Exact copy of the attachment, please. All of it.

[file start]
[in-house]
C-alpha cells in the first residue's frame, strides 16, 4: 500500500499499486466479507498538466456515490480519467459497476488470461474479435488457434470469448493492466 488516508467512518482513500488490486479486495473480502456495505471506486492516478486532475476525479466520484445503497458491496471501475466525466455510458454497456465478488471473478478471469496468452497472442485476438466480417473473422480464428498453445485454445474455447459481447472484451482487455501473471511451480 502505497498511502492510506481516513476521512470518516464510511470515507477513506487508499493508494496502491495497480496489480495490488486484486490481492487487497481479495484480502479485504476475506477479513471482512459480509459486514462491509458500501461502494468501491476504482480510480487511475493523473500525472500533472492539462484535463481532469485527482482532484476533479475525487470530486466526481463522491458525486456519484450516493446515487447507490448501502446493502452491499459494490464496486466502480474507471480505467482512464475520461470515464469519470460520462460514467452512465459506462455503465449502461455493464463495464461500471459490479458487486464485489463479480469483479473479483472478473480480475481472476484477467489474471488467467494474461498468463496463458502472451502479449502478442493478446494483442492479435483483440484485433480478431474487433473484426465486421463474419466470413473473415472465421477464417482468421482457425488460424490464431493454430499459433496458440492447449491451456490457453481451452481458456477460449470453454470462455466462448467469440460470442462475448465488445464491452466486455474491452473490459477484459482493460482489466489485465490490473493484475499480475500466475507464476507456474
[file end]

[in-house]
C-alpha cells in the first residue's frame, strides 16, 4: 500500500499499486466479507498538466456515490480519467459497476488470461474479435488457434470469448493492466 488516508467512518482513500488490486479486495473480502456495505471506486492516478486532475476525479466520484445503497458491496471501475466525466455510458454497456465478488471473478478471469496468452497472442485476438466480417473473422480464428498453445485454445474455447459481447472484451482487455501473471511451480 502505497498511502492510506481516513476521512470518516464510511470515507477513506487508499493508494496502491495497480496489480495490488486484486490481492487487497481479495484480502479485504476475506477479513471482512459480509459486514462491509458500501461502494468501491476504482480510480487511475493523473500525472500533472492539462484535463481532469485527482482532484476533479475525487470530486466526481463522491458525486456519484450516493446515487447507490448501502446493502452491499459494490464496486466502480474507471480505467482512464475520461470515464469519470460520462460514467452512465459506462455503465449502461455493464463495464461500471459490479458487486464485489463479480469483479473479483472478473480480475481472476484477467489474471488467467494474461498468463496463458502472451502479449502478442493478446494483442492479435483483440484485433480478431474487433473484426465486421463474419466470413473473415472465421477464417482468421482457425488460424490464431493454430499459433496458440492447449491451456490457453481451452481458456477460449470453454470462455466462448467469440460470442462475448465488445464491452466486455474491452473490459477484459482493460482489466489485465490490473493484475499480475500466475507464476507456474